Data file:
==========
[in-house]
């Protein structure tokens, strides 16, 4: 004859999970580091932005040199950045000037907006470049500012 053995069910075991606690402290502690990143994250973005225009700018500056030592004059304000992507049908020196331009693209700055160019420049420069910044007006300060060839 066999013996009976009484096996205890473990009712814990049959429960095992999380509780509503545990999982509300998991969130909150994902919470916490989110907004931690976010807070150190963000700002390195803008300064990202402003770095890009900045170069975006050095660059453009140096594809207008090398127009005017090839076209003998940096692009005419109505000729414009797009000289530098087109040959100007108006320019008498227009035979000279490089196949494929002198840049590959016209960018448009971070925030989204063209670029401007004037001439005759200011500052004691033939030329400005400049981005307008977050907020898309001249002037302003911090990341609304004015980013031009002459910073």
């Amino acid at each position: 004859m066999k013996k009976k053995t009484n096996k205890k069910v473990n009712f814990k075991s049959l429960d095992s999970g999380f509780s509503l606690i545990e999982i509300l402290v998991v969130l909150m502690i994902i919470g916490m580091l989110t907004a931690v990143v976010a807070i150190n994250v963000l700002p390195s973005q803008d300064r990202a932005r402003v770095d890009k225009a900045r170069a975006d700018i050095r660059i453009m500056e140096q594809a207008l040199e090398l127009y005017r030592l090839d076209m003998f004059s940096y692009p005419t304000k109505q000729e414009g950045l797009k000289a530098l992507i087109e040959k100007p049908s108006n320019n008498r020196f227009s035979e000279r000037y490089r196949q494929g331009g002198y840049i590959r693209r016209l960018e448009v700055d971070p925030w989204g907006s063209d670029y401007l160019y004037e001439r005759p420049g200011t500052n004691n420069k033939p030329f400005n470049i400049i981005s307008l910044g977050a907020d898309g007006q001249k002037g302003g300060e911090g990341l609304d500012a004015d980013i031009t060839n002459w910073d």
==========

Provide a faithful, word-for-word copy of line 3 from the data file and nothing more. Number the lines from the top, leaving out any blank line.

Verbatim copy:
């Amino acid at each position: 004859m066999k013996k009976k053995t009484n096996k205890k069910v473990n009712f814990k075991s049959l429960d095992s999970g999380f509780s509503l606690i545990e999982i509300l402290v998991v969130l909150m502690i994902i919470g916490m580091l989110t907004a931690v990143v976010a807070i150190n994250v963000l700002p390195s973005q803008d300064r990202a932005r402003v770095d890009k225009a900045r170069a975006d700018i050095r660059i453009m500056e140096q594809a207008l040199e090398l127009y005017r030592l090839d076209m003998f004059s940096y692009p005419t304000k109505q000729e414009g950045l797009k000289a530098l992507i087109e040959k100007p049908s108006n320019n008498r020196f227009s035979e000279r000037y490089r196949q494929g331009g002198y840049i590959r693209r016209l960018e448009v700055d971070p925030w989204g907006s063209d670029y401007l160019y004037e001439r005759p420049g200011t500052n004691n420069k033939p030329f400005n470049i400049i981005s307008l910044g977050a907020d898309g007006q001249k002037g302003g300060e911090g990341l609304d500012a004015d980013i031009t060839n002459w910073d």